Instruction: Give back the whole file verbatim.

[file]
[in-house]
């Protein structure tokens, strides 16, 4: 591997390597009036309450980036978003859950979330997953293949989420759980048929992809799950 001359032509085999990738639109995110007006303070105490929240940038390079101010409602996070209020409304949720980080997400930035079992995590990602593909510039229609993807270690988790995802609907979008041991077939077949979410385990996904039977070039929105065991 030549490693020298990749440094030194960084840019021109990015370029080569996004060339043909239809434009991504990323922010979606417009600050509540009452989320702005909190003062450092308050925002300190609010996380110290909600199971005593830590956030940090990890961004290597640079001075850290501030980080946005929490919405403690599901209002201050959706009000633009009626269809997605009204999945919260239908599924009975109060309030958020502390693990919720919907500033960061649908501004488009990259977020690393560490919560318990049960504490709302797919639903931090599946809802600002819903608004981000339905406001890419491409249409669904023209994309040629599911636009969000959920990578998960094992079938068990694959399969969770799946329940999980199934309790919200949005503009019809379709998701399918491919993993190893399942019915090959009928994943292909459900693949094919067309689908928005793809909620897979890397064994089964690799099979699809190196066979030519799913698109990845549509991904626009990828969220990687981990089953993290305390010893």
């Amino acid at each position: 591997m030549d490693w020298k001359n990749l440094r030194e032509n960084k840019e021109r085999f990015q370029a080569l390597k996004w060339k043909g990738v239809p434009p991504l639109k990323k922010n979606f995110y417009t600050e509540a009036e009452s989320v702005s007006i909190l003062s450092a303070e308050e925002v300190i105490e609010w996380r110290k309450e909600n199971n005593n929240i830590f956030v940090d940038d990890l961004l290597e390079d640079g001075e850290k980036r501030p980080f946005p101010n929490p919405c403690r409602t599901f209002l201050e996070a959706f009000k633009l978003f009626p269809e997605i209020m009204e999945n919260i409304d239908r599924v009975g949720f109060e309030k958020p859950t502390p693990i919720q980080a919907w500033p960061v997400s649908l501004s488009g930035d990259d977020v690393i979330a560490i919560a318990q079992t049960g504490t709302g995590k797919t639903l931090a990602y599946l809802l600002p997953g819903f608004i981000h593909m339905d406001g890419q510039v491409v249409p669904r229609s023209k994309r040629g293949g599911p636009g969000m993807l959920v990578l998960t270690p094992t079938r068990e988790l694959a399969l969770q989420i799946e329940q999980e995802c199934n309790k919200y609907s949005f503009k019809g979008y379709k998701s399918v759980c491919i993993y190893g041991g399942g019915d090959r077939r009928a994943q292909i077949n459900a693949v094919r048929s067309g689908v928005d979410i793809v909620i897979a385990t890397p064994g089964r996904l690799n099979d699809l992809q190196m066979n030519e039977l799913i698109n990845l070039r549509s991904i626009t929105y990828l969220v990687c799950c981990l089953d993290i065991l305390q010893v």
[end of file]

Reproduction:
[in-house]
């Protein structure tokens, strides 16, 4: 591997390597009036309450980036978003859950979330997953293949989420759980048929992809799950 001359032509085999990738639109995110007006303070105490929240940038390079101010409602996070209020409304949720980080997400930035079992995590990602593909510039229609993807270690988790995802609907979008041991077939077949979410385990996904039977070039929105065991 030549490693020298990749440094030194960084840019021109990015370029080569996004060339043909239809434009991504990323922010979606417009600050509540009452989320702005909190003062450092308050925002300190609010996380110290909600199971005593830590956030940090990890961004290597640079001075850290501030980080946005929490919405403690599901209002201050959706009000633009009626269809997605009204999945919260239908599924009975109060309030958020502390693990919720919907500033960061649908501004488009990259977020690393560490919560318990049960504490709302797919639903931090599946809802600002819903608004981000339905406001890419491409249409669904023209994309040629599911636009969000959920990578998960094992079938068990694959399969969770799946329940999980199934309790919200949005503009019809379709998701399918491919993993190893399942019915090959009928994943292909459900693949094919067309689908928005793809909620897979890397064994089964690799099979699809190196066979030519799913698109990845549509991904626009990828969220990687981990089953993290305390010893």
């Amino acid at each position: 591997m030549d490693w020298k001359n990749l440094r030194e032509n960084k840019e021109r085999f990015q370029a080569l390597k996004w060339k043909g990738v239809p434009p991504l639109k990323k922010n979606f995110y417009t600050e509540a009036e009452s989320v702005s007006i909190l003062s450092a303070e308050e925002v300190i105490e609010w996380r110290k309450e909600n199971n005593n929240i830590f956030v940090d940038d990890l961004l290597e390079d640079g001075e850290k980036r501030p980080f946005p101010n929490p919405c403690r409602t599901f209002l201050e996070a959706f009000k633009l978003f009626p269809e997605i209020m009204e999945n919260i409304d239908r599924v009975g949720f109060e309030k958020p859950t502390p693990i919720q980080a919907w500033p960061v997400s649908l501004s488009g930035d990259d977020v690393i979330a560490i919560a318990q079992t049960g504490t709302g995590k797919t639903l931090a990602y599946l809802l600002p997953g819903f608004i981000h593909m339905d406001g890419q510039v491409v249409p669904r229609s023209k994309r040629g293949g599911p636009g969000m993807l959920v990578l998960t270690p094992t079938r068990e988790l694959a399969l969770q989420i799946e329940q999980e995802c199934n309790k919200y609907s949005f503009k019809g979008y379709k998701s399918v759980c491919i993993y190893g041991g399942g019915d090959r077939r009928a994943q292909i077949n459900a693949v094919r048929s067309g689908v928005d979410i793809v909620i897979a385990t890397p064994g089964r996904l690799n099979d699809l992809q190196m066979n030519e039977l799913i698109n990845l070039r549509s991904i626009t929105y990828l969220v990687c799950c981990l089953d993290i065991l305390q010893v």